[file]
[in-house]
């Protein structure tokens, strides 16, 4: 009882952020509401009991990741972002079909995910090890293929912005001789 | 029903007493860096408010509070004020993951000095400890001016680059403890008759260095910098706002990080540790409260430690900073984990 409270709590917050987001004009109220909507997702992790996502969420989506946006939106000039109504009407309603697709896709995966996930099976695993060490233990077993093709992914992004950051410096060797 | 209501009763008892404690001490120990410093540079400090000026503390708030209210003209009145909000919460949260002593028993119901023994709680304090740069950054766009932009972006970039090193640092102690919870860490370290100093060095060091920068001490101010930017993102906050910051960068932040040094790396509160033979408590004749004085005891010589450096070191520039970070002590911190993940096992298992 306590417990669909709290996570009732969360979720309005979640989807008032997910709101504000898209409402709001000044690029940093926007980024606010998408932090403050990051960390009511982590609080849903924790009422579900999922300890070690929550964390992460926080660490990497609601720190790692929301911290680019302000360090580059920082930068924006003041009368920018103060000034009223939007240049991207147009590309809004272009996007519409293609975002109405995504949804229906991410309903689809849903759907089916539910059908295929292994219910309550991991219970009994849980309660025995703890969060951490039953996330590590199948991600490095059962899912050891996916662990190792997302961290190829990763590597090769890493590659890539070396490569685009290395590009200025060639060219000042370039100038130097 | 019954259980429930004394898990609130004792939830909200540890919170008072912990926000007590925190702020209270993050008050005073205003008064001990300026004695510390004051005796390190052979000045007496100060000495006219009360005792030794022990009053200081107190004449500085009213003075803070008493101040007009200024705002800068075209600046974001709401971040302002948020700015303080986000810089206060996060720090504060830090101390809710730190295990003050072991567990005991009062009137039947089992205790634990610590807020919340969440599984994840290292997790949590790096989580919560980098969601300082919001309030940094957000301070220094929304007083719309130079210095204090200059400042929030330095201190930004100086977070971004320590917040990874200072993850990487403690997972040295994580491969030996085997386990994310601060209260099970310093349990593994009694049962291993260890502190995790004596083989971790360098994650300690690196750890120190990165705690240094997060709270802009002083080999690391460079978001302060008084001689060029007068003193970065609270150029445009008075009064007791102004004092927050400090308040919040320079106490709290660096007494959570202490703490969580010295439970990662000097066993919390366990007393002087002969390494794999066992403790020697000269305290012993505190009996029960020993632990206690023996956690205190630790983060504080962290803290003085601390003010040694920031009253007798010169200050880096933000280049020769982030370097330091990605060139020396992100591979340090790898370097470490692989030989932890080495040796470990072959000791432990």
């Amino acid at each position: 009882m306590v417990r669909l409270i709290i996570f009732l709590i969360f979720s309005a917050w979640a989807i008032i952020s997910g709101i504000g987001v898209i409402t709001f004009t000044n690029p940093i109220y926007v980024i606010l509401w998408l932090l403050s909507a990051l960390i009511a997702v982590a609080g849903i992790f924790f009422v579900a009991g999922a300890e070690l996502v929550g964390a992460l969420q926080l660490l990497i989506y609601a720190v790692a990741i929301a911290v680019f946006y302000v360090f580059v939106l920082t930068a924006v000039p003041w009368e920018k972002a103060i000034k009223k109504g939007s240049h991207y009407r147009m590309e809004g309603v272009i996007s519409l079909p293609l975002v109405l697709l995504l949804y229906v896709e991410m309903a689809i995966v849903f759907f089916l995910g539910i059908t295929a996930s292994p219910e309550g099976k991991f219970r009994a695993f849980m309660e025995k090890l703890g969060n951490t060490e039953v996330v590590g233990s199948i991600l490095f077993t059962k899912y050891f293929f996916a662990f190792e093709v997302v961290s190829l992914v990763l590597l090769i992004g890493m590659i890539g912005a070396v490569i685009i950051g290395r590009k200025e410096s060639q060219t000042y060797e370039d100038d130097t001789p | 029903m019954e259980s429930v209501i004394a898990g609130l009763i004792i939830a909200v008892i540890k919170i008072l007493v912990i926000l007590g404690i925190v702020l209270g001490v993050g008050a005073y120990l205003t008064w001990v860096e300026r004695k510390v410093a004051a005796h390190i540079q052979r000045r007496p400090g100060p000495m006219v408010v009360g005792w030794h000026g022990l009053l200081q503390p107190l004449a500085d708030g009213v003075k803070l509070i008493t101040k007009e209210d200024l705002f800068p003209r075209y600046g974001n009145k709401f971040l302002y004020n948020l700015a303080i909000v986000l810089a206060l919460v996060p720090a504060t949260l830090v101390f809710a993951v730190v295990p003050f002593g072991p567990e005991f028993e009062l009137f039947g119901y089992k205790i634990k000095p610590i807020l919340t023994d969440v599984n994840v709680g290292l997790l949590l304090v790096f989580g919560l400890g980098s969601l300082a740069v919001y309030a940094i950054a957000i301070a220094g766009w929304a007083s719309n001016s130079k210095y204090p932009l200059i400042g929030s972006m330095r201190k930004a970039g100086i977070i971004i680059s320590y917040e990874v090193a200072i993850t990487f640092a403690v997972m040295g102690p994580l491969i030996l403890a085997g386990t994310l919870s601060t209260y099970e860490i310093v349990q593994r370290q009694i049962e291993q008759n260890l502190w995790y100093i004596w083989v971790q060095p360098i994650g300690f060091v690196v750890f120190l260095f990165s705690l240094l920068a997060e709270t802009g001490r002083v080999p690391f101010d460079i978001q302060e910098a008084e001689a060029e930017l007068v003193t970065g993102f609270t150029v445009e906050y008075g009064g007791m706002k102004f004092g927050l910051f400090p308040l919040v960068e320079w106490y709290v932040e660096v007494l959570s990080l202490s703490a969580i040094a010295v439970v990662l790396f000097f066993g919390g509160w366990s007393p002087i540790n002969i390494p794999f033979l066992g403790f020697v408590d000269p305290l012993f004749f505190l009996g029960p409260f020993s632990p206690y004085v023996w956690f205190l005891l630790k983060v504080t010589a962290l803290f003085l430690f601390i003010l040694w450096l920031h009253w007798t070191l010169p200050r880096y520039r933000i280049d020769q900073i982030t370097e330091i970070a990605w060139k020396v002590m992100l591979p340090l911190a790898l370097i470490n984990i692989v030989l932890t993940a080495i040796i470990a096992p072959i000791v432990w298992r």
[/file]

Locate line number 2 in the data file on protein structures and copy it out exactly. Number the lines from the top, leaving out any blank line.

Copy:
């Protein structure tokens, strides 16, 4: 009882952020509401009991990741972002079909995910090890293929912005001789 | 029903007493860096408010509070004020993951000095400890001016680059403890008759260095910098706002990080540790409260430690900073984990 409270709590917050987001004009109220909507997702992790996502969420989506946006939106000039109504009407309603697709896709995966996930099976695993060490233990077993093709992914992004950051410096060797 | 209501009763008892404690001490120990410093540079400090000026503390708030209210003209009145909000919460949260002593028993119901023994709680304090740069950054766009932009972006970039090193640092102690919870860490370290100093060095060091920068001490101010930017993102906050910051960068932040040094790396509160033979408590004749004085005891010589450096070191520039970070002590911190993940096992298992 306590417990669909709290996570009732969360979720309005979640989807008032997910709101504000898209409402709001000044690029940093926007980024606010998408932090403050990051960390009511982590609080849903924790009422579900999922300890070690929550964390992460926080660490990497609601720190790692929301911290680019302000360090580059920082930068924006003041009368920018103060000034009223939007240049991207147009590309809004272009996007519409293609975002109405995504949804229906991410309903689809849903759907089916539910059908295929292994219910309550991991219970009994849980309660025995703890969060951490039953996330590590199948991600490095059962899912050891996916662990190792997302961290190829990763590597090769890493590659890539070396490569685009290395590009200025060639060219000042370039100038130097 | 019954259980429930004394898990609130004792939830909200540890919170008072912990926000007590925190702020209270993050008050005073205003008064001990300026004695510390004051005796390190052979000045007496100060000495006219009360005792030794022990009053200081107190004449500085009213003075803070008493101040007009200024705002800068075209600046974001709401971040302002948020700015303080986000810089206060996060720090504060830090101390809710730190295990003050072991567990005991009062009137039947089992205790634990610590807020919340969440599984994840290292997790949590790096989580919560980098969601300082919001309030940094957000301070220094929304007083719309130079210095204090200059400042929030330095201190930004100086977070971004320590917040990874200072993850990487403690997972040295994580491969030996085997386990994310601060209260099970310093349990593994009694049962291993260890502190995790004596083989971790360098994650300690690196750890120190990165705690240094997060709270802009002083080999690391460079978001302060008084001689060029007068003193970065609270150029445009008075009064007791102004004092927050400090308040919040320079106490709290660096007494959570202490703490969580010295439970990662000097066993919390366990007393002087002969390494794999066992403790020697000269305290012993505190009996029960020993632990206690023996956690205190630790983060504080962290803290003085601390003010040694920031009253007798010169200050880096933000280049020769982030370097330091990605060139020396992100591979340090790898370097470490692989030989932890080495040796470990072959000791432990």